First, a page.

October 31, 2010

Dull is not equal to sharp and describes my mental state as far as racing a marathon. We had our 3rd race prep today, similar to the one we do every season. The closest one based on my fitness was the one for Boston this year. In the end, today I just mentally folded on the last part of the workout, no physical reason to do it but just not mentally sharp. 5 weeks to put up or shut up. On the flip side it was an inspiring workout to see with the rest of the team slogging and nailing the workout today, especially the first timers for this workout in our little crew on the team: Brent, Asia, Paul and Chris.

Today’s workout involved a 4 mile warm-up, 2 sets of 5 miles at MGP with a half mile easy between the sets, then 5.5 miles that include some hills (Red bud and Stratford) followed by 6 miles on the track with a cut down (2 at MGP, 2 at 1/2 MGP, 2 at 10k). I did all of it close to plan but folded on the track. After running 4 miles, just decided I was done.

Goal Paces
MGP – 6:18
1/2MGP – 6:00
10k – 5:40

5 Mile MGP Sets
Set 1: 31:25 – 6:17 pace
Set 2: 31:50 – 6:22 pace

Mile 1: 6:16
Mile 2: 6:17
Mile 3: 6:00
Mile 4: 6:00
Mile 5: DNS!
Mile 6: DNS!

No excuses, didn’t deliver. As Steve said today, I just have to get what’s between my ears figured out. 5 weeks till race day and all on me to decide what I want to get out of this season.


A little team ridicule and pride for the week

October 17, 2010

A few of guys from our Team Rogue crew decided to run the IBM 10k today, the results were good so a source of pride but the running of the race was a source of ridicule during the week. First the goods on the results and then I’ll go back to the fun we had over the week ridiculing each other.

Larry, Damon, Andrew, Muz, Corey and Jim decided to run IBM today. Before I write any more, all of these yahoo’s (ok maybe the ridiculing isn’t just kept between us) ran the 2nd Race Prep for the team a week ago which consisted of 2 sets of 10 miles at marathon goal pace. This week is supposed to be a “down week”. Larry did great, finishing in 35:19 to win the Masters division at a pace of 5:41 minutes/mile, and with that time put all of us “younger” folks to shame 🙂 Damon, Andrew, Muz and Corey all finished between 36:17 and 36:53 or between 5:50 minutes/mile and 5:56 minutes/mile. Great times that show they’re on track for a good performance at CIM in December. So that’s the “pride” side of this post, now onto the ridicule.

The group enjoys taking jabs at each other, on our runs or by e-mail. I was planning on running IBM but decided against it given the race prep last week. During the week we exchanged a few e-mails about the sanity of racing IBM a week after a tough workout, you know the standard this isn’t your “A race” don’t hurt yourself on this vs. you pansy. I took more days off this week than intended so got the crap I deserved:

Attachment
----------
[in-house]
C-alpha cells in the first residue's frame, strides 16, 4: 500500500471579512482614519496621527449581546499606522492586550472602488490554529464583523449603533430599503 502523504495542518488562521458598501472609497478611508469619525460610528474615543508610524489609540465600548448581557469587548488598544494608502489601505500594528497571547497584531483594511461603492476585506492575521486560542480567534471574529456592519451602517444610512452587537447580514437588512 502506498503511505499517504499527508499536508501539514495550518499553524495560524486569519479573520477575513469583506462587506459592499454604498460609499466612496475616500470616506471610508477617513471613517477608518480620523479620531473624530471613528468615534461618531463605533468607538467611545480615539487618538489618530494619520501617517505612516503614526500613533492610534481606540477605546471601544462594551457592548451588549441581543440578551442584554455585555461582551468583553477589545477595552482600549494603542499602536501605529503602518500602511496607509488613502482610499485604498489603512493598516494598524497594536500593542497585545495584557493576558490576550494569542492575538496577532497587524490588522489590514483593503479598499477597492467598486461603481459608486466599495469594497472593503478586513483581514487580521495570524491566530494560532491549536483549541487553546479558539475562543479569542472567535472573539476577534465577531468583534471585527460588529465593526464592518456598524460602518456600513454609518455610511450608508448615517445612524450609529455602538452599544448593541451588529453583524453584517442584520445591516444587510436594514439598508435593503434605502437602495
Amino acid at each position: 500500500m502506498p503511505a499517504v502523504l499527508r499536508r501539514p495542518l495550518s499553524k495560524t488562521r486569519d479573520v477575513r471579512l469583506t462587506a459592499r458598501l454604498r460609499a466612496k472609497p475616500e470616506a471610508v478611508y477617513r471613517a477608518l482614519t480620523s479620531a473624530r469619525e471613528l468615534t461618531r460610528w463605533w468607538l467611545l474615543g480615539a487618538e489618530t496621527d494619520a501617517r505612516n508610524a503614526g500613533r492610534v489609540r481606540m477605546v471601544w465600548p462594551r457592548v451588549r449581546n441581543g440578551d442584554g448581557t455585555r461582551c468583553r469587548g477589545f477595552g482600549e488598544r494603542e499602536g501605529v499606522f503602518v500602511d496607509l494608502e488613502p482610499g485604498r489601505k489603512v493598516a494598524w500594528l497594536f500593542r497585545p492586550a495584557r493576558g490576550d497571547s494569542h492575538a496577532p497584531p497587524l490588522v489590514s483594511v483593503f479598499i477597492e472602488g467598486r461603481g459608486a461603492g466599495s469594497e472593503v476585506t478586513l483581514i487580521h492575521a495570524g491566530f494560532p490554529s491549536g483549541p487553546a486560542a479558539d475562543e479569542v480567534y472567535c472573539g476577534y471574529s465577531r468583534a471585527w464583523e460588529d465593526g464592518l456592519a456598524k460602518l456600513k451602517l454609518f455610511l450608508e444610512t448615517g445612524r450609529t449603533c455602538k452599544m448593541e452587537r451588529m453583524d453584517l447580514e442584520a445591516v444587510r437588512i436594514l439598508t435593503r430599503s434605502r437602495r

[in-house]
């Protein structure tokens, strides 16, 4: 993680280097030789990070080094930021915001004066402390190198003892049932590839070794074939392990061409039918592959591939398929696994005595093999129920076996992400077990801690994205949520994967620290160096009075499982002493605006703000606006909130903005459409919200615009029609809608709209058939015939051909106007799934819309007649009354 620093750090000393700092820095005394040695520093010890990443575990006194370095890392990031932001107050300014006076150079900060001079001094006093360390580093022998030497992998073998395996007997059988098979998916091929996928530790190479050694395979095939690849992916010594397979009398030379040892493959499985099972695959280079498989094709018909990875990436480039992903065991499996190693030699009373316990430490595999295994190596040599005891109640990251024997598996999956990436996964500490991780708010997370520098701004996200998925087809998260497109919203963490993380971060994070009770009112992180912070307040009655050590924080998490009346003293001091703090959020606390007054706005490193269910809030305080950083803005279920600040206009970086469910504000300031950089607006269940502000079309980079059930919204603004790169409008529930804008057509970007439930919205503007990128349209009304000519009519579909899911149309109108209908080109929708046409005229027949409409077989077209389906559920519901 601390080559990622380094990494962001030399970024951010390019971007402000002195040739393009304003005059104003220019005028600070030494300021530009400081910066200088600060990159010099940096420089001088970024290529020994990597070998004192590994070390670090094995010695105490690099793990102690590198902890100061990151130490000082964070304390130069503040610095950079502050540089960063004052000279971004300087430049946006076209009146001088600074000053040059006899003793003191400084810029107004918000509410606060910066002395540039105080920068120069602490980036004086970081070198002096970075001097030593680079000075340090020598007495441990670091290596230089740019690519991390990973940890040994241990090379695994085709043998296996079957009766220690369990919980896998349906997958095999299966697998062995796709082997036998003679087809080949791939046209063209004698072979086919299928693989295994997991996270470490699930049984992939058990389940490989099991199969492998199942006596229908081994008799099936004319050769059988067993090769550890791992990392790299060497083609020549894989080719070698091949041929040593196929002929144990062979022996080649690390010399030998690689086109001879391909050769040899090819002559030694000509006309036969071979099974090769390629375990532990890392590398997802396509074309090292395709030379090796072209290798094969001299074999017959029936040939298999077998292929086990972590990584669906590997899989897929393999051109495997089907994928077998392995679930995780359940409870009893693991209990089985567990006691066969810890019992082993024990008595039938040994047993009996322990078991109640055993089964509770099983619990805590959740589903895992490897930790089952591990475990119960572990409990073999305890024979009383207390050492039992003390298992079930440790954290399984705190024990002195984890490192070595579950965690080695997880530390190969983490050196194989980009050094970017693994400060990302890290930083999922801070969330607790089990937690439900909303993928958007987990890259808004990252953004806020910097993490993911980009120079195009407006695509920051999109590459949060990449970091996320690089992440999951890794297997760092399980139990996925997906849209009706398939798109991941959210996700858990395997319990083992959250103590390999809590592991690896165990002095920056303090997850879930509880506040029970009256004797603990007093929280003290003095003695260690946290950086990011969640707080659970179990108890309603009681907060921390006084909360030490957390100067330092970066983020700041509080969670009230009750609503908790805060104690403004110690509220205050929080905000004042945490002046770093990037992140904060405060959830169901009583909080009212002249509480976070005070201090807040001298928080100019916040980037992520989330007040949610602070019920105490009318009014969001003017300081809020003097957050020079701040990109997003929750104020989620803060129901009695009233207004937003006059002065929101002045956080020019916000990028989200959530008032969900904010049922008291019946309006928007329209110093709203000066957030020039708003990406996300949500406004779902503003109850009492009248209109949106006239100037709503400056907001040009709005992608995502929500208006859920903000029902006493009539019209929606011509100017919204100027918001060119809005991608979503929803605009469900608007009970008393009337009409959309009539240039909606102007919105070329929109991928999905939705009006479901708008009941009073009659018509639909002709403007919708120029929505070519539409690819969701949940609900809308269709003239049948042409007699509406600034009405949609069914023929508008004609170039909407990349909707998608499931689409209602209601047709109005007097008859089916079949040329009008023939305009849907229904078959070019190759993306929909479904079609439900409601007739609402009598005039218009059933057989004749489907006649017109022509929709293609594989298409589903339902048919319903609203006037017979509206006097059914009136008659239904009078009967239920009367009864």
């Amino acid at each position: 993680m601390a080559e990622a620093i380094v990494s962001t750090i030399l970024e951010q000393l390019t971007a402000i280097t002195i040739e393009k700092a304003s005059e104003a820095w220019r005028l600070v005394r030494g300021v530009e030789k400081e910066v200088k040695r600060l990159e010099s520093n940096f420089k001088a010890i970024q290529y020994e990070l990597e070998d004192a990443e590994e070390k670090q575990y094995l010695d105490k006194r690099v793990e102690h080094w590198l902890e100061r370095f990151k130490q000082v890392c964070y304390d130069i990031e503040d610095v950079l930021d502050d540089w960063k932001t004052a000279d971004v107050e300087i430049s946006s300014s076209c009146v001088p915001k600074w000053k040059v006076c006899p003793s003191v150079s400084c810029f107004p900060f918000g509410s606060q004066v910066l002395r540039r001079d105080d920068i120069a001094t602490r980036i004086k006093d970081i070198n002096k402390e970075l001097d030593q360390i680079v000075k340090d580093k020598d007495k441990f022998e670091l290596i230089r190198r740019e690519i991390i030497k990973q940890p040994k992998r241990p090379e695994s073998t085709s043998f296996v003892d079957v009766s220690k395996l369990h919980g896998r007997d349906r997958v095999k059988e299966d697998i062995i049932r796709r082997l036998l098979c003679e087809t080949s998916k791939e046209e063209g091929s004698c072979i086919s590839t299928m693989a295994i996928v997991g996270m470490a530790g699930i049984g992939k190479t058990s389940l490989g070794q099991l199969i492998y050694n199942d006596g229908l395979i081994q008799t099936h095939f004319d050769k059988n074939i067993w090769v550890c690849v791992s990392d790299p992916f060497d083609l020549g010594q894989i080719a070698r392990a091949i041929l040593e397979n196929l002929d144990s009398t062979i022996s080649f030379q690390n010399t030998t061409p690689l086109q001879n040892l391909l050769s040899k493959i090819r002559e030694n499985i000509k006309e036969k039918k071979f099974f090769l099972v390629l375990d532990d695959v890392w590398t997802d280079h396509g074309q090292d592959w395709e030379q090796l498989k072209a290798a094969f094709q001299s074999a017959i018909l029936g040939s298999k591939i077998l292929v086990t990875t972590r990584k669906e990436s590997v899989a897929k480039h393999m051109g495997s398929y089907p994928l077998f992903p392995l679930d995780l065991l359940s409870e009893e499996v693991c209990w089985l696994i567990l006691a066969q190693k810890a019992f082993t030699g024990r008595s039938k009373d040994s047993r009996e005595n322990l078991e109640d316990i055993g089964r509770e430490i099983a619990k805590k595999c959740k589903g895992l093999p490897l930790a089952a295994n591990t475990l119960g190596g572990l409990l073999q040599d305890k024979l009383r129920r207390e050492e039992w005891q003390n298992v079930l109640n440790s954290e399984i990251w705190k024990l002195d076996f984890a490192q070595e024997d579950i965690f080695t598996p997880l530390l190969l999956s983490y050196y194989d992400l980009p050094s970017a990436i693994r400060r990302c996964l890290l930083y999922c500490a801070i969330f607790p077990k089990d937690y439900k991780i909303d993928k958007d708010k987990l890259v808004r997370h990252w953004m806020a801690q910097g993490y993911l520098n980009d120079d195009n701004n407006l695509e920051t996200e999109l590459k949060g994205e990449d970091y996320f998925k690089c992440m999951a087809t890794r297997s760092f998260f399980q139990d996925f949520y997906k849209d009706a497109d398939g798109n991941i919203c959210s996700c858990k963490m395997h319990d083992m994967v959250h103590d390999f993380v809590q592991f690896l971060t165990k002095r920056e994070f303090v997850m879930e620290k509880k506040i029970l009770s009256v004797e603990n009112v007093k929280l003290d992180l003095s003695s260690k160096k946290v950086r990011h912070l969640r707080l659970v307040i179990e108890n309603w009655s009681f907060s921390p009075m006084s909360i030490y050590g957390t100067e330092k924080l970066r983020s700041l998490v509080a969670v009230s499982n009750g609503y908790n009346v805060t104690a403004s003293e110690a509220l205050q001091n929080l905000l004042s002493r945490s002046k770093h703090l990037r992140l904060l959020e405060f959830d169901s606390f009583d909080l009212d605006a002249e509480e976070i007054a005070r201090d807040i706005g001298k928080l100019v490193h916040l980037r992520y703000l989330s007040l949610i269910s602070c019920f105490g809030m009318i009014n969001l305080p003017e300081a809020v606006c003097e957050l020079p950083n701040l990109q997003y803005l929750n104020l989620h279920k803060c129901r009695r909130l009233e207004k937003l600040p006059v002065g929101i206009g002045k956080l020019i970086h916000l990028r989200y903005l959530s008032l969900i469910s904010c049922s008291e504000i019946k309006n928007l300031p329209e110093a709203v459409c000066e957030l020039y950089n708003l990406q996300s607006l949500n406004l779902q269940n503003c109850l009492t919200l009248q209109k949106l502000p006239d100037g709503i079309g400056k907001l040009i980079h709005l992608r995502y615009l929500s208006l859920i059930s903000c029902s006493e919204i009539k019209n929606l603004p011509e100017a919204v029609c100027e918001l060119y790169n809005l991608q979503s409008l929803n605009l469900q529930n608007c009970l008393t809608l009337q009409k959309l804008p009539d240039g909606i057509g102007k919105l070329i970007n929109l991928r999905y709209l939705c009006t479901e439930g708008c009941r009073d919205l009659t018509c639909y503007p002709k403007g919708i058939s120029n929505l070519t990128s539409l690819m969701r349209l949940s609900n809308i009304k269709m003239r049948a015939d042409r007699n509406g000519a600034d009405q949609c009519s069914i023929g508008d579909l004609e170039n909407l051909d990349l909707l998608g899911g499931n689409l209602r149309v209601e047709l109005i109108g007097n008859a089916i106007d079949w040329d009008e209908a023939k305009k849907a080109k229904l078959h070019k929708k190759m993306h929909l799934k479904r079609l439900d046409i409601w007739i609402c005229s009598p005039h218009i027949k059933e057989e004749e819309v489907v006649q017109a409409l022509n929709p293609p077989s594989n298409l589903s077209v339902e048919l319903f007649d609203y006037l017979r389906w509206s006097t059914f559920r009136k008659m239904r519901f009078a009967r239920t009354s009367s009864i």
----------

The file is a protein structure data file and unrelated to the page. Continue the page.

“Do I need to set up an intervention so you can get your freaking head screwed on correctly?
A few things I take issue with:

  • Missed the run today.
  • Not running IBM.  Come on, WTF?
  • Skipping the workout on Thurs.

What’s next, an email about adding a Rogue Galloway Program that you will be coaching in the spring?  :-)”
We missed you today K-man.

P.S. All due respect to the Galloway program, it’s just not for me but is a program that has helped many people succeed in running a marathon.

All the jabs back and forth were taken in stride but it is one of those interesting things that we all have to balance in our training. This balance is really based on the individual. Each of us knows what state we’re in mentally and physically and have to make the decision. Don’t get me wrong, if your idea of training for a fall marathon involves entering a race every weekend in Austin … well you’re just plain old crazy if you expect a command performance at your marathon. You can have a lot of fun racing all the time but if your goal is to PR and to really race the marathon you’re just … well nuts to enter too many races. On the other hand a nicely placed race is a great measure for fitness and a good mental and physical tune up for the goal race. Some of us like to race (I’m on the like to train side) so working a race into the schedule is all good (my previous tirade of on racing every weekend being an exception of course). Here’s to the guys that ran IBM today and to this being a good tune up along the way to their goal race.

So great work out there today Team and thanks for keeping me honest with my laissez faire training attitude lately 🙂

Body says OUCH!!!

October 12, 2010

I didn’t realize it immediately after the race prep on Saturday but boy is my body in need of some R&R. I had a massage yesterday and Lisa found quite a few points of … well pain. There were some aches developing over the last week and the race prep made them all stand out a little more. With work and travel I haven’t been getting a massage as regularly as I used to so that’s one thing that has led to the creeping in of tightness and general funkiness in the legs. I’ve also been remiss is my icing, gym work and stretching of late so it isn’t really a surprise that my body is sending me a not so gentle reminder. So tonight as soon as this post is done the legs get some TLC with an ice cup. No major issues but a good reminder to not get lazy after all the effort put into the season.

Surprise workout post race-prep

October 12, 2010

After the race prep this weekend the team has a “down” week. Today was supposeD to be 10 to 14 easy miles but Steve hAd other plans. We show up and he kindly inforMs us we’re doing a quick track workOut. I must admit my miNd almost went for a Loop. The workout was 6 sets of 800’s alternAting between mgp and half-mgp, 6:18 and 5:59 minuTes per mile, thE warm-up was bRutal as were the first two 800’s, after that though the leg’s seemed to lossen up. We finished 6 800’s and Steve told us that was good for the day. I was surprised at the positive impact the faster pace work had on my legs after the race prep this weekend.

p.s. read all the capital letters that aren’t supposed to be. You’ll know what the post is really about.

Another day, another race prep, another 20+ mile run

October 9, 2010